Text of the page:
Stuck. Virtually every woman I interviewed expressed the feeling. Something conspired to disrupt the trajectory of love to marriage to children. Joy, whose story opened the prologue, pointed the linger at her demanding job and a shortage of candidates in the marriage market. She declared herself unwilling to settle for her girlfriends’ compromises: a marriage arrived at to serve other ends. Claudia, also featured in the prologue, acknowledged her tug-of-war between independence and intimacy and the difficulties it caused her in her relationships with men. She worried about marriage transforming her independence into narrowed opportunities, as it had for her mother. And when she did become involved with a man, he didn’t share her desire for children.

In some instances, being stuck meant being mired hip deep in a bog of commitments and bereft of energy or time to search for alternatives. For the vast majority of women I interviewed, however, being stuck was a dynamic thing, like Claudia’s tug-of-war. That is, there was a great deal of energy expended by opposing forces—some internal and deeply personal, many external and broadly observable—but the net effect was no movement. It might appear to outsiders as motionlessness, passivity, or even resignation. But, listening to women such as Claudia and Joy, I clearly got the sense that although it may have been enervat­ing, it was rarely passive.

What are the opposing forces that keep women stuck? Middle-class women, I found, are caught between a battered but resilient ideology of marriage-then – motherhood and the experience of independence and self-fulfillment in a work­place that poses fewer barriers to women than previously. In the late 1970s, when

at least half the women I interviewed reached the age of majority, women stopped sporting engagement rings at college graduation and started brandishing their degrees, which galvanized them as agents of change. As they took to heart the expectation for equality in the workplace, middle-class women no longer had to strike a risky bargain with men to achieve economic stability in their adult lives.1 Marriage receded in importance as women had other options and a greater range of opportunities for defining themselves in the world. While women did not stop seeking marriage, simply the fact that it no longer was an immediate mandate changed its meaning in these women’s lives. Their expectations for the institu­tion were transformed as the need for a man for economic security and social stability fell away, leaving only the idealized image of marriage for love.2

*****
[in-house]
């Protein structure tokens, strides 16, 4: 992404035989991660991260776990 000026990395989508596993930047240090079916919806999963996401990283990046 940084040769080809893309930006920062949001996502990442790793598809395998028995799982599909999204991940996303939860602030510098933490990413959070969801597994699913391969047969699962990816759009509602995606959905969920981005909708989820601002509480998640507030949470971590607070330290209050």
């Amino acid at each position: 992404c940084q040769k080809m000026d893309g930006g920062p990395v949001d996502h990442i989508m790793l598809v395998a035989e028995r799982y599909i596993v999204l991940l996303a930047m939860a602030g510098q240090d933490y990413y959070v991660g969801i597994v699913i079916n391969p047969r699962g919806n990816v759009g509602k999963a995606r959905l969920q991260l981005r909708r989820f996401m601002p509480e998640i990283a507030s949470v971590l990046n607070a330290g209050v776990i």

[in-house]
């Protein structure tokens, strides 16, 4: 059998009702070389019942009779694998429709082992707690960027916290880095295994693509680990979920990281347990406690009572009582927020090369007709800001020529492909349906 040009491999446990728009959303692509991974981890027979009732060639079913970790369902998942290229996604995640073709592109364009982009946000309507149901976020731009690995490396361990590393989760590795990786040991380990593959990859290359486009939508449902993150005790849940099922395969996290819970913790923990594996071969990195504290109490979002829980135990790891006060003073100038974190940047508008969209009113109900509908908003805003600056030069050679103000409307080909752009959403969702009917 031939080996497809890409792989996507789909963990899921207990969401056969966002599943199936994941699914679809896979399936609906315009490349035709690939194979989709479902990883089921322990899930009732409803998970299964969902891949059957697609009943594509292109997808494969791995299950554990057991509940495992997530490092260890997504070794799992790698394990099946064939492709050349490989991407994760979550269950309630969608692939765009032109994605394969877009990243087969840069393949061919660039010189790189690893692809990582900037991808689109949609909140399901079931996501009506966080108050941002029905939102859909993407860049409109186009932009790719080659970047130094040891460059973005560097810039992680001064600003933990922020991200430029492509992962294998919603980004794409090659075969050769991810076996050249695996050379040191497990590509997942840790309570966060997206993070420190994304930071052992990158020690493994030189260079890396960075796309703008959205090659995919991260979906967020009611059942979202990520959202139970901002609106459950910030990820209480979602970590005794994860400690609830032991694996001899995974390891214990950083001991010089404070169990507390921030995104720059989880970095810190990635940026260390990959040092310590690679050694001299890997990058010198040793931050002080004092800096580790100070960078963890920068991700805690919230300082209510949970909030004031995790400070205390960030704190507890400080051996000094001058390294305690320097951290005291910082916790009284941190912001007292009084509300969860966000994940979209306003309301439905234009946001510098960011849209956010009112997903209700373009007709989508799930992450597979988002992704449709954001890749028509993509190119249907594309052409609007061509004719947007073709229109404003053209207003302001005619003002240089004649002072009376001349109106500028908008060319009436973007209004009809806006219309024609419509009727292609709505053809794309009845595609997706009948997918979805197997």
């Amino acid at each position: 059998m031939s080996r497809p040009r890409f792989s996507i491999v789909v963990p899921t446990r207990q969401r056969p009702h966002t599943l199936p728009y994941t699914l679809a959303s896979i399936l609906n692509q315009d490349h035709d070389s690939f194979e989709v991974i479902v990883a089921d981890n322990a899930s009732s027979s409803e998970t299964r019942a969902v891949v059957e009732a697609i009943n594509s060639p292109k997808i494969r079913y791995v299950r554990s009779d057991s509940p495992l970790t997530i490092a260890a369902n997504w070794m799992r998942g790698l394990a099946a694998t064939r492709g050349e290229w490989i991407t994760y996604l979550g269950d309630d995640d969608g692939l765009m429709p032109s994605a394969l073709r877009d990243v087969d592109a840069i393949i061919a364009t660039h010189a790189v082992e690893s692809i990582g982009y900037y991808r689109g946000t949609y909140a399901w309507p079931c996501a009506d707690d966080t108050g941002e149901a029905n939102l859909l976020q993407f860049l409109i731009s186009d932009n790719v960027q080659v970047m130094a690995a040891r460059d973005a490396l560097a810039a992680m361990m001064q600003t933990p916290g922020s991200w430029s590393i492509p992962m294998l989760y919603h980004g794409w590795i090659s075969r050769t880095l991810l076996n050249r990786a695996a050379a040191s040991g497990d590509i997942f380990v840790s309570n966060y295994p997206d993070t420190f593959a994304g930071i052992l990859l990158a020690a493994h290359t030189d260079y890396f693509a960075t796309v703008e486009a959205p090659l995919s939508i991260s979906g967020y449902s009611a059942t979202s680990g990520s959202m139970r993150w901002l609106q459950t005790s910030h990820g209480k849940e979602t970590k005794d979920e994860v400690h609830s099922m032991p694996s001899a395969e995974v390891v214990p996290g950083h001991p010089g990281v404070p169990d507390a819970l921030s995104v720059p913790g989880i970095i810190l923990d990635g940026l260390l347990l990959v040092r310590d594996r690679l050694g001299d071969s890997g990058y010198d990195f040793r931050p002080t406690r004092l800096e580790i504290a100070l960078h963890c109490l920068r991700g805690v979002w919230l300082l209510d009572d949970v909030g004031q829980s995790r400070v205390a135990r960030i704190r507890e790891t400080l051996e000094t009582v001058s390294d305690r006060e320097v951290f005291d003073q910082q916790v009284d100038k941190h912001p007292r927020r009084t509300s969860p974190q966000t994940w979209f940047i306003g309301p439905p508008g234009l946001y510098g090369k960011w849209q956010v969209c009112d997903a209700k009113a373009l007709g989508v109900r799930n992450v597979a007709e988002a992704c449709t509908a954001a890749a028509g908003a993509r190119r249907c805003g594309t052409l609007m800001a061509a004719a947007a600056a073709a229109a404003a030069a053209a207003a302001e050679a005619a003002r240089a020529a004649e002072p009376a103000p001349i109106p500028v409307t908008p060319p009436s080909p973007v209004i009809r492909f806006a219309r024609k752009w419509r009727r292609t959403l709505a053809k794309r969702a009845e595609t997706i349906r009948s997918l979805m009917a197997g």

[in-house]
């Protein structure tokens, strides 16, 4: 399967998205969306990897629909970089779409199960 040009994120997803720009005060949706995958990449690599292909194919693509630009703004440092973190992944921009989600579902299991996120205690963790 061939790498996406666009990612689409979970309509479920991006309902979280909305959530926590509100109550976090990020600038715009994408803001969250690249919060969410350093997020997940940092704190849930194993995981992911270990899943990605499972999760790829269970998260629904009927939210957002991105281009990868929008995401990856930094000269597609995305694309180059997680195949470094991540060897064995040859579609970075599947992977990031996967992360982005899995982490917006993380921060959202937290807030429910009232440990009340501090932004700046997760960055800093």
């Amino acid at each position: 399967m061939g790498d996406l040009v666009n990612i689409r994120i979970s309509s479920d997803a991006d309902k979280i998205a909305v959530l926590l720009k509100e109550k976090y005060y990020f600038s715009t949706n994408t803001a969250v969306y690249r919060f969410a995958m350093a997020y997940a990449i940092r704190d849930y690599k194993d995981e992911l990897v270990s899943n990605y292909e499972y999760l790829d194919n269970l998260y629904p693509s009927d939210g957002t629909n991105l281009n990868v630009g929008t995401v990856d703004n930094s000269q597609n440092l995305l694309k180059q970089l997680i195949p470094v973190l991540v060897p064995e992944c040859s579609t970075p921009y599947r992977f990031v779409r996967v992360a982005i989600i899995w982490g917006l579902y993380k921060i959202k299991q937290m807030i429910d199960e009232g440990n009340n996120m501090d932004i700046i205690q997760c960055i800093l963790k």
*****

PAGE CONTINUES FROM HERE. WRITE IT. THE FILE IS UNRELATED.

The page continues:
Unlike generations of middle-class women before them who believed their fate was either marriage and motherhood or spinsterhood and career, these women always expected they would have both. з Second-wave feminism had great impact. Women willingly took their places alongside men in graduate school and the workplace. However, entering the workforce was not a decision to give up motherhood or marriage—quite the contrary. Most women heard messages like the one Susan did:

I felt like everyone was saying to me hurry up and get married—my parents in partieular. As proud as they were of my work accomplishments, they would call me up and say, “So, how is the wale situation?” and I would say, “There is no wail strike in Chicago. Is there one at home?” It was my way of dancing around the question. What they really wanted was to become grandparents. And clearly a man and marriage was the only route.